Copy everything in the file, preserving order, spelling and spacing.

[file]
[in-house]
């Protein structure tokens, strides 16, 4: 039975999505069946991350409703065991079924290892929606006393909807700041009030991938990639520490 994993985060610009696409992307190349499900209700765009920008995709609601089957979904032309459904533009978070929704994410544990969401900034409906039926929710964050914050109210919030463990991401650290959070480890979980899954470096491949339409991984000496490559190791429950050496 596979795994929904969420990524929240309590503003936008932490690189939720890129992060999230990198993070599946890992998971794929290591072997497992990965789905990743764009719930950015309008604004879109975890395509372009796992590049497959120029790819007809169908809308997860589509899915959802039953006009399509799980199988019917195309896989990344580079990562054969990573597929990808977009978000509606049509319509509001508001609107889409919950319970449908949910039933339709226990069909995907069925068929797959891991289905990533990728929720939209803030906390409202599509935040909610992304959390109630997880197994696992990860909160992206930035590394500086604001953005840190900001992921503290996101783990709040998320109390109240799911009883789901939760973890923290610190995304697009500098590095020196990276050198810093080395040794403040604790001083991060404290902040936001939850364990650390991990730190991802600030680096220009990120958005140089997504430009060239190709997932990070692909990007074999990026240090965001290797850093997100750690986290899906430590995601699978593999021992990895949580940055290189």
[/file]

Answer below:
[in-house]
């Protein structure tokens, strides 16, 4: 039975999505069946991350409703065991079924290892929606006393909807700041009030991938990639520490 994993985060610009696409992307190349499900209700765009920008995709609601089957979904032309459904533009978070929704994410544990969401900034409906039926929710964050914050109210919030463990991401650290959070480890979980899954470096491949339409991984000496490559190791429950050496 596979795994929904969420990524929240309590503003936008932490690189939720890129992060999230990198993070599946890992998971794929290591072997497992990965789905990743764009719930950015309008604004879109975890395509372009796992590049497959120029790819007809169908809308997860589509899915959802039953006009399509799980199988019917195309896989990344580079990562054969990573597929990808977009978000509606049509319509509001508001609107889409919950319970449908949910039933339709226990069909995907069925068929797959891991289905990533990728929720939209803030906390409202599509935040909610992304959390109630997880197994696992990860909160992206930035590394500086604001953005840190900001992921503290996101783990709040998320109390109240799911009883789901939760973890923290610190995304697009500098590095020196990276050198810093080395040794403040604790001083991060404290902040936001939850364990650390991990730190991802600030680096220009990120958005140089997504430009060239190709997932990070692909990007074999990026240090965001290797850093997100750690986290899906430590995601699978593999021992990895949580940055290189």